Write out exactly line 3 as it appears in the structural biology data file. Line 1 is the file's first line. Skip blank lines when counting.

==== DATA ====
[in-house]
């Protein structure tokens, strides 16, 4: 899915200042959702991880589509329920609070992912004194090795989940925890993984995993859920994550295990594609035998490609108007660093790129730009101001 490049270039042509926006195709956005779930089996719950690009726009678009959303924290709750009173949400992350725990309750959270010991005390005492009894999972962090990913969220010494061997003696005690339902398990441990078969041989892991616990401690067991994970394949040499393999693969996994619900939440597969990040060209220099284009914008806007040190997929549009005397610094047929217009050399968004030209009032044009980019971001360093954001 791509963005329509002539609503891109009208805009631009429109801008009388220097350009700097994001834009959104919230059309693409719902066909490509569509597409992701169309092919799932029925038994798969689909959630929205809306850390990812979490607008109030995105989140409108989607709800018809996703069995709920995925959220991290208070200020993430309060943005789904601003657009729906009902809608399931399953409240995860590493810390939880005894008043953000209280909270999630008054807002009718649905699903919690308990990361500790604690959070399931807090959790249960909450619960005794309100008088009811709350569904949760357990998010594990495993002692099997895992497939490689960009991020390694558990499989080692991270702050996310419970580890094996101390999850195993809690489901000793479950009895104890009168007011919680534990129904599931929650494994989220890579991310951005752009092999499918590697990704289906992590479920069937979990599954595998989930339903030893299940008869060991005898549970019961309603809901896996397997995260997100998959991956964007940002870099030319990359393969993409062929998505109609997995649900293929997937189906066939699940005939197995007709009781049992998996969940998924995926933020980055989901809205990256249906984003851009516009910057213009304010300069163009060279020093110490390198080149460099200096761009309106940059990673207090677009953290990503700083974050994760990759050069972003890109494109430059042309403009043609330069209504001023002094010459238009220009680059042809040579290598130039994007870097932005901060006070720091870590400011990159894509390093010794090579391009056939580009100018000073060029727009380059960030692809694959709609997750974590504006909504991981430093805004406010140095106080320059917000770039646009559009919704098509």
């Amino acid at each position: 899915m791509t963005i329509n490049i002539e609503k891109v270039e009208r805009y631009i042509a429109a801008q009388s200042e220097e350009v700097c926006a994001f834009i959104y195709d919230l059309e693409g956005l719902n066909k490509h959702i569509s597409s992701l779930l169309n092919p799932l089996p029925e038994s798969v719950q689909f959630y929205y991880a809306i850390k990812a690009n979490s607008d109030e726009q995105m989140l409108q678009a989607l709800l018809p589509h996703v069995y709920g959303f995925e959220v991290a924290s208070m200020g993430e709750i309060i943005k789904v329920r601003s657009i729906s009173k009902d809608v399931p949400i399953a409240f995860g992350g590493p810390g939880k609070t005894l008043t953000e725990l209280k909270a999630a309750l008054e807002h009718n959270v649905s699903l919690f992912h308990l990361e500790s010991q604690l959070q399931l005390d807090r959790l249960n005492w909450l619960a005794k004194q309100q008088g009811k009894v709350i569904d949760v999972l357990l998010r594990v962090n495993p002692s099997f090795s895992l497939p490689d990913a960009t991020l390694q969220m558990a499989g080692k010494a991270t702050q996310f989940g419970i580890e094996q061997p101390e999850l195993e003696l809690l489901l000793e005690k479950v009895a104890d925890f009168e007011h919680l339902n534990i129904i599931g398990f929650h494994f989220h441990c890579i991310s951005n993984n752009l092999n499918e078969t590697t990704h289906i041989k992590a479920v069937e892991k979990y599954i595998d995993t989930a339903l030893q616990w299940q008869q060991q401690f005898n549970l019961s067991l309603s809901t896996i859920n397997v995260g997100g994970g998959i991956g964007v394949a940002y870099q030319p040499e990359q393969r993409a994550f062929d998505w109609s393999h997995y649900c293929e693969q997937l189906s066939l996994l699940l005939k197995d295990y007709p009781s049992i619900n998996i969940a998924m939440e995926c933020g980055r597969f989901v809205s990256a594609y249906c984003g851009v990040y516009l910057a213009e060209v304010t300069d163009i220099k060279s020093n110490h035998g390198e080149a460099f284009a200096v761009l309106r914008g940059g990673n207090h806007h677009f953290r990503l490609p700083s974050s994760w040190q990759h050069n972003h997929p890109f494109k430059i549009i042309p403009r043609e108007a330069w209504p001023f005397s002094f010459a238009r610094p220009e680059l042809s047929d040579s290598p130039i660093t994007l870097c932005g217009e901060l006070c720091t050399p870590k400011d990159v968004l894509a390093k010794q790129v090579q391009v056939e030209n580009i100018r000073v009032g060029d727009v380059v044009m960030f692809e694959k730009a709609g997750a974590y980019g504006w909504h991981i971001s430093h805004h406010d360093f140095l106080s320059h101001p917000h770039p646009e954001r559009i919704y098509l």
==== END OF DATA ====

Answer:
């Amino acid at each position: 899915m791509t963005i329509n490049i002539e609503k891109v270039e009208r805009y631009i042509a429109a801008q009388s200042e220097e350009v700097c926006a994001f834009i959104y195709d919230l059309e693409g956005l719902n066909k490509h959702i569509s597409s992701l779930l169309n092919p799932l089996p029925e038994s798969v719950q689909f959630y929205y991880a809306i850390k990812a690009n979490s607008d109030e726009q995105m989140l409108q678009a989607l709800l018809p589509h996703v069995y709920g959303f995925e959220v991290a924290s208070m200020g993430e709750i309060i943005k789904v329920r601003s657009i729906s009173k009902d809608v399931p949400i399953a409240f995860g992350g590493p810390g939880k609070t005894l008043t953000e725990l209280k909270a999630a309750l008054e807002h009718n959270v649905s699903l919690f992912h308990l990361e500790s010991q604690l959070q399931l005390d807090r959790l249960n005492w909450l619960a005794k004194q309100q008088g009811k009894v709350i569904d949760v999972l357990l998010r594990v962090n495993p002692s099997f090795s895992l497939p490689d990913a960009t991020l390694q969220m558990a499989g080692k010494a991270t702050q996310f989940g419970i580890e094996q061997p101390e999850l195993e003696l809690l489901l000793e005690k479950v009895a104890d925890f009168e007011h919680l339902n534990i129904i599931g398990f929650h494994f989220h441990c890579i991310s951005n993984n752009l092999n499918e078969t590697t990704h289906i041989k992590a479920v069937e892991k979990y599954i595998d995993t989930a339903l030893q616990w299940q008869q060991q401690f005898n549970l019961s067991l309603s809901t896996i859920n397997v995260g997100g994970g998959i991956g964007v394949a940002y870099q030319p040499e990359q393969r993409a994550f062929d998505w109609s393999h997995y649900c293929e693969q997937l189906s066939l996994l699940l005939k197995d295990y007709p009781s049992i619900n998996i969940a998924m939440e995926c933020g980055r597969f989901v809205s990256a594609y249906c984003g851009v990040y516009l910057a213009e060209v304010t300069d163009i220099k060279s020093n110490h035998g390198e080149a460099f284009a200096v761009l309106r914008g940059g990673n207090h806007h677009f953290r990503l490609p700083s974050s994760w040190q990759h050069n972003h997929p890109f494109k430059i549009i042309p403009r043609e108007a330069w209504p001023f005397s002094f010459a238009r610094p220009e680059l042809s047929d040579s290598p130039i660093t994007l870097c932005g217009e901060l006070c720091t050399p870590k400011d990159v968004l894509a390093k010794q790129v090579q391009v056939e030209n580009i100018r000073v009032g060029d727009v380059v044009m960030f692809e694959k730009a709609g997750a974590y980019g504006w909504h991981i971001s430093h805004h406010d360093f140095l106080s320059h101001p917000h770039p646009e954001r559009i919704y098509l």